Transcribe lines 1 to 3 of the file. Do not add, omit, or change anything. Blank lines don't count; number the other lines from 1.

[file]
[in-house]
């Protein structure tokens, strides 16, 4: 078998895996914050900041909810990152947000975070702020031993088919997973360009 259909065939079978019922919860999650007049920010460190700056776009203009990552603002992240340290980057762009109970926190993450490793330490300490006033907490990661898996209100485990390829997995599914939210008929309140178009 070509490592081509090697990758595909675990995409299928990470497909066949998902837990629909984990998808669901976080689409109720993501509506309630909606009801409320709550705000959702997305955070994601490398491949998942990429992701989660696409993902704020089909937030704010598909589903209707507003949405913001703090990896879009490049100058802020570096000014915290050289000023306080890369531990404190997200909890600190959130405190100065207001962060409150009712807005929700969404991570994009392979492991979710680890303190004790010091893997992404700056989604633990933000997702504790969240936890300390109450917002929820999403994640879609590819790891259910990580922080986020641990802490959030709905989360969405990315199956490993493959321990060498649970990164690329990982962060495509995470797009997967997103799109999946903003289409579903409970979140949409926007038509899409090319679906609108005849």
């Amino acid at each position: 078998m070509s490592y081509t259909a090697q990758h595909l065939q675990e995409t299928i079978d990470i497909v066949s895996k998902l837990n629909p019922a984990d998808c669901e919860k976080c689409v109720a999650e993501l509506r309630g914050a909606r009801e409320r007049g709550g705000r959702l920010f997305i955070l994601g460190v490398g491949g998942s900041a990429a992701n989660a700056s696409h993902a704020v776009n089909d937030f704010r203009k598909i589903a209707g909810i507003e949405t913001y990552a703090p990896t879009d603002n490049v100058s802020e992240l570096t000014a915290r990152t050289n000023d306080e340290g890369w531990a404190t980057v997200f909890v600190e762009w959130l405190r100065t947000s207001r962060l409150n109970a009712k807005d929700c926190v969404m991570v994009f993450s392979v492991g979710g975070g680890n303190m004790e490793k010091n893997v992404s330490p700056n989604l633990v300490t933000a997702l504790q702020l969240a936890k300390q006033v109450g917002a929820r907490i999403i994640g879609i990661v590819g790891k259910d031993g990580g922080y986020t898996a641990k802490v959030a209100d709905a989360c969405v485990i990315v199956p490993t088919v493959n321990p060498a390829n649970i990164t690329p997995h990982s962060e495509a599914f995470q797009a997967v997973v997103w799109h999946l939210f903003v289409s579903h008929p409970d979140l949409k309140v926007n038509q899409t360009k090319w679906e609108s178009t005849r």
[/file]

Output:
[in-house]
């Protein structure tokens, strides 16, 4: 078998895996914050900041909810990152947000975070702020031993088919997973360009 259909065939079978019922919860999650007049920010460190700056776009203009990552603002992240340290980057762009109970926190993450490793330490300490006033907490990661898996209100485990390829997995599914939210008929309140178009 070509490592081509090697990758595909675990995409299928990470497909066949998902837990629909984990998808669901976080689409109720993501509506309630909606009801409320709550705000959702997305955070994601490398491949998942990429992701989660696409993902704020089909937030704010598909589903209707507003949405913001703090990896879009490049100058802020570096000014915290050289000023306080890369531990404190997200909890600190959130405190100065207001962060409150009712807005929700969404991570994009392979492991979710680890303190004790010091893997992404700056989604633990933000997702504790969240936890300390109450917002929820999403994640879609590819790891259910990580922080986020641990802490959030709905989360969405990315199956490993493959321990060498649970990164690329990982962060495509995470797009997967997103799109999946903003289409579903409970979140949409926007038509899409090319679906609108005849």
């Amino acid at each position: 078998m070509s490592y081509t259909a090697q990758h595909l065939q675990e995409t299928i079978d990470i497909v066949s895996k998902l837990n629909p019922a984990d998808c669901e919860k976080c689409v109720a999650e993501l509506r309630g914050a909606r009801e409320r007049g709550g705000r959702l920010f997305i955070l994601g460190v490398g491949g998942s900041a990429a992701n989660a700056s696409h993902a704020v776009n089909d937030f704010r203009k598909i589903a209707g909810i507003e949405t913001y990552a703090p990896t879009d603002n490049v100058s802020e992240l570096t000014a915290r990152t050289n000023d306080e340290g890369w531990a404190t980057v997200f909890v600190e762009w959130l405190r100065t947000s207001r962060l409150n109970a009712k807005d929700c926190v969404m991570v994009f993450s392979v492991g979710g975070g680890n303190m004790e490793k010091n893997v992404s330490p700056n989604l633990v300490t933000a997702l504790q702020l969240a936890k300390q006033v109450g917002a929820r907490i999403i994640g879609i990661v590819g790891k259910d031993g990580g922080y986020t898996a641990k802490v959030a209100d709905a989360c969405v485990i990315v199956p490993t088919v493959n321990p060498a390829n649970i990164t690329p997995h990982s962060e495509a599914f995470q797009a997967v997973v997103w799109h999946l939210f903003v289409s579903h008929p409970d979140l949409k309140v926007n038509q899409t360009k090319w679906e609108s178009t005849r």